Let’s face it; at one point or another, just about all of us will face a situation in which it feels like the forces that are arrayed against us are overwhelming. (Who knows? Perhaps some of us are in one of those situations right now.) But into those challenges, today’s Old Testament lesson (2 Kings 6:1-23) speaks a word of encouragement, which — if embraced — provides both hope and direction.
The king of Aram is upset. He wants to raid the Israelites; but every time he moves against them, someone has tipped them off to his plans. He learns that the prophet Elisha is the source of this foreknowledge; and so, he sends his army by night to surround the city in which Elisha is staying. In the morning, Elisha’s servant awakes and sees that the city is surrounded; so he cries to his master: “Oh no, my lord! What shall we do?” But Elisha’s response is worth committing to memory:
Of course, Elisha then prays that the eyes of his servant will be opened. And when God answers that prayer, the servant sees that the surrounding enemy army is itself surrounded by horses and chariots of fire.
When you’re facing forces that seem overwhelming, how would it make you feel to be able to say (in the words of Chris Tomlin): “I know who goes before me. I know who stands behind. The God of angel armies is always by my side”?
Of course, because it has been the inspiration for many songs and Sunday School lessons, this much of the story is at least somewhat well known. But what might be less well known is what happens next. Elisha prays that the LORD will strike the army of Aram with blindness. And when the LORD answers that prayer, Elisha leads them off and delivers them to the king of Israel. Not surprisingly, the king sees an opportunity to strike his enemy a crippling blow, and so he excitedly asks the prophet: “Shall I kill them? Shall I kill them?” But Elisha’s response to this question is equally as important:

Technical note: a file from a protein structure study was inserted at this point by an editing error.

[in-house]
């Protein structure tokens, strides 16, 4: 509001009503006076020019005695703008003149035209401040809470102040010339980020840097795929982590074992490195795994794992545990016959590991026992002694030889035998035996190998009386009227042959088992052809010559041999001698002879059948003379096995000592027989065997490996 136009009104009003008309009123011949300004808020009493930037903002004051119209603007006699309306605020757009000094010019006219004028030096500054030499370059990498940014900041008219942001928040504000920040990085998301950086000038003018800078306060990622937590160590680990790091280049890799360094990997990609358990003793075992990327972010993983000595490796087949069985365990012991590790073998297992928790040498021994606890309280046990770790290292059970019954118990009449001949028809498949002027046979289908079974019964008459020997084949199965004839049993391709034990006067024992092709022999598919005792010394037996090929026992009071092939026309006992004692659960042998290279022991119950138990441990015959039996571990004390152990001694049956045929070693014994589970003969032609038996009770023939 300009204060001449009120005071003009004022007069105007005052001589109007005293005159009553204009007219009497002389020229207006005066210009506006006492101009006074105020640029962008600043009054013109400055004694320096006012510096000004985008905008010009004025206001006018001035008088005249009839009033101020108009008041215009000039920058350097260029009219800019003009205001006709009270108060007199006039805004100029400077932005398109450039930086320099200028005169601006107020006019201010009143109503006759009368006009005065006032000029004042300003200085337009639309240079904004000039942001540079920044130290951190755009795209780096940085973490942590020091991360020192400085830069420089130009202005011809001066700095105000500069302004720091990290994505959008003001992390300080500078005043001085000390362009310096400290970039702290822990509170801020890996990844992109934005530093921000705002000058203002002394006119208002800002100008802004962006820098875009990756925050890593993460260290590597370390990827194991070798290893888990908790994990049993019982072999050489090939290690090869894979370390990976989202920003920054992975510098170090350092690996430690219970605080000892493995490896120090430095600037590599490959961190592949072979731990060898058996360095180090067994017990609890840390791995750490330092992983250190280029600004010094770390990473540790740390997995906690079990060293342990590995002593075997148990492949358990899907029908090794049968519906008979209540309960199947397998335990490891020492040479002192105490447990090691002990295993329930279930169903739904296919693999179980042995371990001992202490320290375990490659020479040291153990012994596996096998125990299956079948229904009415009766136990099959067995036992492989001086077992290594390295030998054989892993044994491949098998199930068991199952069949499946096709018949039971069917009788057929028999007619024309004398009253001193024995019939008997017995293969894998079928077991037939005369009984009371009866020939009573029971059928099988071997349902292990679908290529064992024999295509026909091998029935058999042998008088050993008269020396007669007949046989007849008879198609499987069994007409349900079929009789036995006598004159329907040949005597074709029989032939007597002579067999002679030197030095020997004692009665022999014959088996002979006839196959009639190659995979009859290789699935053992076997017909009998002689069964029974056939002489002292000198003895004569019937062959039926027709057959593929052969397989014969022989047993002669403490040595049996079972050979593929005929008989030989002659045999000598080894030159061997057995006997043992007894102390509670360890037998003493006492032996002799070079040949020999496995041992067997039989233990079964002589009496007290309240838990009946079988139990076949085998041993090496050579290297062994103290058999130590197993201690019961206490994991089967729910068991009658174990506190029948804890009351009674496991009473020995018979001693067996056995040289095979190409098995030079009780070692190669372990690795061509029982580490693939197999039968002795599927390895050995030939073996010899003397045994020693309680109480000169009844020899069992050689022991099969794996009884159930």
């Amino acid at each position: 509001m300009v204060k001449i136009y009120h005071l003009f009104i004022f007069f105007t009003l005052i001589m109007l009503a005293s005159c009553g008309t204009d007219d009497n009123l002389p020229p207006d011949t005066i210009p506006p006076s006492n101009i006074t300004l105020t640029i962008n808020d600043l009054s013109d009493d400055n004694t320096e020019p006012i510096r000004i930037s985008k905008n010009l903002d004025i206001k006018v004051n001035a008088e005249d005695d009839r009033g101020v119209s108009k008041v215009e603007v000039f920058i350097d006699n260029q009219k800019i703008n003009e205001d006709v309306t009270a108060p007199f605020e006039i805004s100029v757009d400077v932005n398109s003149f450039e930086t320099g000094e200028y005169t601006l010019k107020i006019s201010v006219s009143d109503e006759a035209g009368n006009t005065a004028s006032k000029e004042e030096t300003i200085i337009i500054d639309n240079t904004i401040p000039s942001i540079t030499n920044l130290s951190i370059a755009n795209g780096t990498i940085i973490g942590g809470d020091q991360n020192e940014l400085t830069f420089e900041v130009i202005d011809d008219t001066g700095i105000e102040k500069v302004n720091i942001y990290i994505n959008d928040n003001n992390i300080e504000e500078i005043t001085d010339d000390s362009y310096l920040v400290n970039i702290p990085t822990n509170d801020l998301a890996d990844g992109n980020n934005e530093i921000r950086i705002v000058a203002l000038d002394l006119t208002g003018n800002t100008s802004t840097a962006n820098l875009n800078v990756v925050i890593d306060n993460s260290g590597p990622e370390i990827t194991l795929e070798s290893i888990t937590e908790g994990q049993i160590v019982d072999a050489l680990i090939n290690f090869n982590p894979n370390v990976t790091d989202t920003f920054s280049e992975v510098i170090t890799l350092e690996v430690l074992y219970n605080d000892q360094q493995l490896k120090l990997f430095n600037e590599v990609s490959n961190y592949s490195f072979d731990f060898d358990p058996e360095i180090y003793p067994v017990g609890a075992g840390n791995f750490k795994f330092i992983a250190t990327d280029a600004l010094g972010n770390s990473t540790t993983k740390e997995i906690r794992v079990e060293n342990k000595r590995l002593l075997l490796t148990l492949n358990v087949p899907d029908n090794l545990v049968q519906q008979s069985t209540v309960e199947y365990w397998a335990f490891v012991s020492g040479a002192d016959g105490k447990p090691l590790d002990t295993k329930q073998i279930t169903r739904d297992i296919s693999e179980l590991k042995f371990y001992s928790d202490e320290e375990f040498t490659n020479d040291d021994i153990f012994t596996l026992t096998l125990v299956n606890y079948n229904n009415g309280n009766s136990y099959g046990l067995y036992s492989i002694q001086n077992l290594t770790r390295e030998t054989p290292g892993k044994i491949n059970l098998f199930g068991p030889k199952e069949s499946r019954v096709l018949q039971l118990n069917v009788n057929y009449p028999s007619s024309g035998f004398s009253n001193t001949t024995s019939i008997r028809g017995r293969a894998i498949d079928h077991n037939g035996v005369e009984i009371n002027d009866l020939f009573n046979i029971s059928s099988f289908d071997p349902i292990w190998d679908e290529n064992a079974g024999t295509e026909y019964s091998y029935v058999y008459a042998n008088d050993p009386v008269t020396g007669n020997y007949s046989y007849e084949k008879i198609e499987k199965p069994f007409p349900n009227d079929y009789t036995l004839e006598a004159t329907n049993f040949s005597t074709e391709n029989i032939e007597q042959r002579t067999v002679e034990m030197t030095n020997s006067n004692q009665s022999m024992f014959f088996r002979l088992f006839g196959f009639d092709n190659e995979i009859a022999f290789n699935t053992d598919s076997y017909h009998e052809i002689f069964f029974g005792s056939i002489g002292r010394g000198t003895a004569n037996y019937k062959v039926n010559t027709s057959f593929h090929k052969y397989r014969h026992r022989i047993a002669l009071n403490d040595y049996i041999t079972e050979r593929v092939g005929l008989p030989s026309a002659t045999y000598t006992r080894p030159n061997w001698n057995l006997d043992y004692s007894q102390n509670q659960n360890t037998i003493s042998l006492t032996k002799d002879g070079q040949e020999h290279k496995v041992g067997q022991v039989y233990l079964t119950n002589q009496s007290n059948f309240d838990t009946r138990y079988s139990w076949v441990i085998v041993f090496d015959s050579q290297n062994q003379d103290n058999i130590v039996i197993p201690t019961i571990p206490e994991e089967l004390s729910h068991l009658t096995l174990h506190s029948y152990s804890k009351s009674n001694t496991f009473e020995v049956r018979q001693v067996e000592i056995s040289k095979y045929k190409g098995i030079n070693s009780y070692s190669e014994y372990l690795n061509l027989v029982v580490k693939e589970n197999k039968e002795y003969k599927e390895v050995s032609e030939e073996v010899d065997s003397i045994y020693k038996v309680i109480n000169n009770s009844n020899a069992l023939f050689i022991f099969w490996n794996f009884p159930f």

“Do not kill them,” he answered. “Would you kill those you have captured with your own sword or bow? Set food and water before them so that they may eat and drink and then go back to their master.” (2 Kings 6:22)
Precisely because we do have “the God of angel armies” on our side, we are released from the need to respond to our enemy as an enemy. Instead, we are given the opportunity to offer “unexpected grace” — to “love our enemies, and pray for those who persecute us” (Matthew 5:44), which creates possibilities for reconciliation and blessing where none existed.
In the end, the king of Israel provides a great feast for the army that had come to destroy him. And after they ate and drank, they returned to their home country, and the king of Aram stopped raiding Israel’s territory.
Whatever we face today, may we know that we have “unseen armies” on our side. And may that allow us to respond with “unexpected grace,” so that we may be a blessing to others — even as we have been blessed.